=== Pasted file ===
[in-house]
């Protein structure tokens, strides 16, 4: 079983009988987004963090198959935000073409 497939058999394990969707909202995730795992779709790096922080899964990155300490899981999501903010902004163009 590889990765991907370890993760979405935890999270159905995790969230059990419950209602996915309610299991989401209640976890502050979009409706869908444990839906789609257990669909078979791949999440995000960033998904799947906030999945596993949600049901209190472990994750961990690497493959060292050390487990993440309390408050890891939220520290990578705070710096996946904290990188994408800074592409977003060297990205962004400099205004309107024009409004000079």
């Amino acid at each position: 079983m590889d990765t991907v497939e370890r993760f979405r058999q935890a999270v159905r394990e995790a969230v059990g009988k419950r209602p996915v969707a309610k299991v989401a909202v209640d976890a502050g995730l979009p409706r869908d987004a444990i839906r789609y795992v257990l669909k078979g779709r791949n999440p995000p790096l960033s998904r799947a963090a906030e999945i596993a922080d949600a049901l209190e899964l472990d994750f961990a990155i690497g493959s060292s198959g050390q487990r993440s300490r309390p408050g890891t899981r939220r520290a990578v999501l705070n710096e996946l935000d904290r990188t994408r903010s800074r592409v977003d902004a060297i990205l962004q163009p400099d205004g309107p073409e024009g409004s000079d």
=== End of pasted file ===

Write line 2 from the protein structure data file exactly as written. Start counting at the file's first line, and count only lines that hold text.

């Protein structure tokens, strides 16, 4: 079983009988987004963090198959935000073409 497939058999394990969707909202995730795992779709790096922080899964990155300490899981999501903010902004163009 590889990765991907370890993760979405935890999270159905995790969230059990419950209602996915309610299991989401209640976890502050979009409706869908444990839906789609257990669909078979791949999440995000960033998904799947906030999945596993949600049901209190472990994750961990690497493959060292050390487990993440309390408050890891939220520290990578705070710096996946904290990188994408800074592409977003060297990205962004400099205004309107024009409004000079």